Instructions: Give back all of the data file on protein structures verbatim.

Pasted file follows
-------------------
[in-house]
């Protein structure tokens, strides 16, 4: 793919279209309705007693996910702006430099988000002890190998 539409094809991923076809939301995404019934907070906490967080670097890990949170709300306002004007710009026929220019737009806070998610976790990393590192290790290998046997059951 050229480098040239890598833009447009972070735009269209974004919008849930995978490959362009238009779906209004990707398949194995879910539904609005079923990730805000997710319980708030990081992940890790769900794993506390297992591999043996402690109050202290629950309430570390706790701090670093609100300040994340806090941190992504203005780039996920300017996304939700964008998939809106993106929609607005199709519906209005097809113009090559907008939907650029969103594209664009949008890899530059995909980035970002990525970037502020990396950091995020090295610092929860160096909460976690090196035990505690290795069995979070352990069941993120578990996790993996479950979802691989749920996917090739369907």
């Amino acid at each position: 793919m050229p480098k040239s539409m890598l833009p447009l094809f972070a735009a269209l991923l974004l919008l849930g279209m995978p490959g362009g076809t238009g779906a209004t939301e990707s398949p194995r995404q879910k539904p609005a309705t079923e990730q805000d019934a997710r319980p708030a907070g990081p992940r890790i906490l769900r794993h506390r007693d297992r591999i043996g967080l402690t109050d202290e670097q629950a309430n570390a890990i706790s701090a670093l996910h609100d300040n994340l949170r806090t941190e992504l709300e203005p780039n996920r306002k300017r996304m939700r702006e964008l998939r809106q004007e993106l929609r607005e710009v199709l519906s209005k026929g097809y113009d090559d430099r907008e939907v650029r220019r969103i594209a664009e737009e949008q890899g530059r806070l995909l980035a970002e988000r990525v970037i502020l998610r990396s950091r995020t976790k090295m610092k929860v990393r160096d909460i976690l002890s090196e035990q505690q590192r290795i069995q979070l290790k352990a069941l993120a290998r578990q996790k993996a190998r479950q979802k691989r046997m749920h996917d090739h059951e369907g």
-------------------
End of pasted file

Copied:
[in-house]
């Protein structure tokens, strides 16, 4: 793919279209309705007693996910702006430099988000002890190998 539409094809991923076809939301995404019934907070906490967080670097890990949170709300306002004007710009026929220019737009806070998610976790990393590192290790290998046997059951 050229480098040239890598833009447009972070735009269209974004919008849930995978490959362009238009779906209004990707398949194995879910539904609005079923990730805000997710319980708030990081992940890790769900794993506390297992591999043996402690109050202290629950309430570390706790701090670093609100300040994340806090941190992504203005780039996920300017996304939700964008998939809106993106929609607005199709519906209005097809113009090559907008939907650029969103594209664009949008890899530059995909980035970002990525970037502020990396950091995020090295610092929860160096909460976690090196035990505690290795069995979070352990069941993120578990996790993996479950979802691989749920996917090739369907």
């Amino acid at each position: 793919m050229p480098k040239s539409m890598l833009p447009l094809f972070a735009a269209l991923l974004l919008l849930g279209m995978p490959g362009g076809t238009g779906a209004t939301e990707s398949p194995r995404q879910k539904p609005a309705t079923e990730q805000d019934a997710r319980p708030a907070g990081p992940r890790i906490l769900r794993h506390r007693d297992r591999i043996g967080l402690t109050d202290e670097q629950a309430n570390a890990i706790s701090a670093l996910h609100d300040n994340l949170r806090t941190e992504l709300e203005p780039n996920r306002k300017r996304m939700r702006e964008l998939r809106q004007e993106l929609r607005e710009v199709l519906s209005k026929g097809y113009d090559d430099r907008e939907v650029r220019r969103i594209a664009e737009e949008q890899g530059r806070l995909l980035a970002e988000r990525v970037i502020l998610r990396s950091r995020t976790k090295m610092k929860v990393r160096d909460i976690l002890s090196e035990q505690q590192r290795i069995q979070l290790k352990a069941l993120a290998r578990q996790k993996a190998r479950q979802k691989r046997m749920h996917d090739h059951e369907g």